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Graham Greene on Travels with My Aunt:

If A Burnt-Out Case in 1961 represented the depressive side of a manic-depressive writer, Travels with My Aunt eight years later surely represented the manic at its height—or depth.

Travels with My Aunt is the only book I have written for the fun of it. Although the subject is old age and death – a suitable subject to tackle at the age of sixty-five – and though an excellent Swedish critic described the novel justly as "laughter in the shadows of the gallows," I experienced more of the laughter and little of the shadow in writing it. When I began with the scene of the cremation of Henry Pulling’s supposed mother and his encounter with Aunt Augusta I didn’t believe for a moment that I would continue the novel for more than a few days. I didn’t even know what the next scene was likely to be – I didn’t know that Augusta was Henry’s mother. Every day when I sat down before the blank sheets of foolscap (for as symbol of my new freedom I had abandoned the single lined variety where the lines seemed to me now like the bars on a prison window) I had no idea what was going to happen to Henry or Augusta next. I felt like a rider who has dropped the reins and left the direction to his horse or like a dreamer who watches his dream unfold without power to alter its course. I felt above all that I had broken for good or ill with the past.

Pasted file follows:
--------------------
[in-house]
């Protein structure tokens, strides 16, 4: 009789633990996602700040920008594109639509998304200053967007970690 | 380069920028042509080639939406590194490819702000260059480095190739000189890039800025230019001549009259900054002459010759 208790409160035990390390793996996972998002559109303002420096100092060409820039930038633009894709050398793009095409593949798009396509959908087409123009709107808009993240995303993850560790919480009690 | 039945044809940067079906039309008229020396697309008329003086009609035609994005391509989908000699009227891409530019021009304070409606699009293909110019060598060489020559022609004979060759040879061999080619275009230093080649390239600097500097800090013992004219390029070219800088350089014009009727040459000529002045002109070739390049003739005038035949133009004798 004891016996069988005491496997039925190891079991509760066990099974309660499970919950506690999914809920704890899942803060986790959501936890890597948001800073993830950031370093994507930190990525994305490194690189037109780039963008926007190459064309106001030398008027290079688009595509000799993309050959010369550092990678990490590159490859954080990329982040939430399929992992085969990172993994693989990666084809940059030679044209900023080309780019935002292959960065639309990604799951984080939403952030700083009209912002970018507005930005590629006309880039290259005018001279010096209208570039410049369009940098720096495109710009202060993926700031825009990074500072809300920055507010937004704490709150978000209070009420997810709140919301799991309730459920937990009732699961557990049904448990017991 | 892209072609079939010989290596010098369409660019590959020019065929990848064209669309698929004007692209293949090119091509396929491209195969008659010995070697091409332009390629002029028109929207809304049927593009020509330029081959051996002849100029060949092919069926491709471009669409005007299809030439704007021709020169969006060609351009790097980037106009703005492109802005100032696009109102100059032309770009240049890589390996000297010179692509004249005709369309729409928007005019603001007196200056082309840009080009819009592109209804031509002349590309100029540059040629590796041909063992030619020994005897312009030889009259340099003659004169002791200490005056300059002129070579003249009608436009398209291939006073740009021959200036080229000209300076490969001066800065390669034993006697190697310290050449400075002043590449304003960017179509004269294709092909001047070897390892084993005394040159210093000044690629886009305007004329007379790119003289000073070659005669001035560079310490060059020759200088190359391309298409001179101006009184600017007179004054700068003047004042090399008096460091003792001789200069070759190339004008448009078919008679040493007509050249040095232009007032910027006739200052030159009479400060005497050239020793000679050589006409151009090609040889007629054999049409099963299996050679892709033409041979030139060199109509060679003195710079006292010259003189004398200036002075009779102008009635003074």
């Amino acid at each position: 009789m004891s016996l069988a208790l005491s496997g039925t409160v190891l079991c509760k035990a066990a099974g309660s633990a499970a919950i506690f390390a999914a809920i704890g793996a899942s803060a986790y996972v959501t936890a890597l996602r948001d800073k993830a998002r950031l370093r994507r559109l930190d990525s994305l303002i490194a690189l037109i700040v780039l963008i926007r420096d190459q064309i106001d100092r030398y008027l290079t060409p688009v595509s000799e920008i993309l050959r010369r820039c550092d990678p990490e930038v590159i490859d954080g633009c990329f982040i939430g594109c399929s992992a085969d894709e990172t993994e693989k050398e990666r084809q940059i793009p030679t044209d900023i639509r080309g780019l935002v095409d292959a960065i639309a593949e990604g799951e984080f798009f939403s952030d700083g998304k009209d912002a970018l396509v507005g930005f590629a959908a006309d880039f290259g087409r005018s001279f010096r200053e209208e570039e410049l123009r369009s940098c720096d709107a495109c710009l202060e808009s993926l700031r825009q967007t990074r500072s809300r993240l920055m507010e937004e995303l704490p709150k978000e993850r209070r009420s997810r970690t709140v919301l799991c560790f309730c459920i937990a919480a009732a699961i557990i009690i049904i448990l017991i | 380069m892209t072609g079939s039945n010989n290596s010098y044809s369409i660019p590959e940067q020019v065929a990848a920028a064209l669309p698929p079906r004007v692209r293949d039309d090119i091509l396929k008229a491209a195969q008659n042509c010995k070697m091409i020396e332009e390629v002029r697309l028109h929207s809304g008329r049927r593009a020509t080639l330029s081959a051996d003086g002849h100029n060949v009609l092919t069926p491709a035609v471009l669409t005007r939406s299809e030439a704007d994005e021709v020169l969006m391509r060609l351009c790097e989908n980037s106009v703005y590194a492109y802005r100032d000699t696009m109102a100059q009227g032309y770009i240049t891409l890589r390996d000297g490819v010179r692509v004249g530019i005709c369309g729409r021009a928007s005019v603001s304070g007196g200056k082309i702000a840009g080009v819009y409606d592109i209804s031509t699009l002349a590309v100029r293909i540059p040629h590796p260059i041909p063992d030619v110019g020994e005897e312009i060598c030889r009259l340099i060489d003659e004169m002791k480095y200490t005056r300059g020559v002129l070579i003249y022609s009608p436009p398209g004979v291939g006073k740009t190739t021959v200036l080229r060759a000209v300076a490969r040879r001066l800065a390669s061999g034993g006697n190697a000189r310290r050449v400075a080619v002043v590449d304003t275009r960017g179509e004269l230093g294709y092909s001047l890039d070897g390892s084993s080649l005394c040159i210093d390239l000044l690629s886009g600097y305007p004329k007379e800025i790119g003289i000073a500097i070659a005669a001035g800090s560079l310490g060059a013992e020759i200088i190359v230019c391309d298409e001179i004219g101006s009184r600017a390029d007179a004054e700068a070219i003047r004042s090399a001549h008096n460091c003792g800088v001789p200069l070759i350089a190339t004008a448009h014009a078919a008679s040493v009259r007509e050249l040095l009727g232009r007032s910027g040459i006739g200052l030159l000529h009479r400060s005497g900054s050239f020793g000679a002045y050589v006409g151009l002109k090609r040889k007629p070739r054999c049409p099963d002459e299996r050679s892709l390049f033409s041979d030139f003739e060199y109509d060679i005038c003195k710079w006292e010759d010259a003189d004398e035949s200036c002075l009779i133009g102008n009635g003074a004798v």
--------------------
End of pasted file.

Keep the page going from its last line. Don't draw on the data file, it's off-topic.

I was even irresponsible enough to include some private jokes which no reader would understand. Why not? I didn’t expect to have any readers. So I christened "Detective-Sergeant Sparrow, John" after that elegant scholar the ex-Warden of All Souls, Augusta’s black lover "Wordsworth" after a villainous District Commissioner whom I had met more than thirty years before in Liberia, Mr. Visconti’s son "Mario" after my friend Mario Soldati who once greeted me and gave me lunch in Milan station with similar flamboyance on my way to Istanbul. I remember I even found room for Kingsley Amis’s surname which I gave to a character on whom I can’t at the moment lay my finger. The name Visconti for Aunt Augusta’s lover was adapted from my favourite character in Marjorie Bowen’s The Viper of Milan which I had loved as a boy, and it gave me an innocent amusement when I heard Detective Sparrow describing him as a viper. Some critics have found in the book a kind of resume of my literary career—a scene in Brighton, the journey on the Orient Express, and perhaps a hint of this did come to my mind by the time Aunt Augusta arrived at the Pera Palace, but what struck me with some uneasiness, when I reread the book the other day, were the suggestions I found in it of where the future was going to take me. The boat which carried Henry Pulling from Buenos Aires to Asuncion stopped for half an hour during the night in the little river harbour of Corrientes in northern Argentina, but I had no idea that I would be landing there from a plane some years later in search of the right setting for The Honorary Consul.

from Ways of Escape, pp.246-248


Melody Yiu
Email me: greeneland -at- gmail . com

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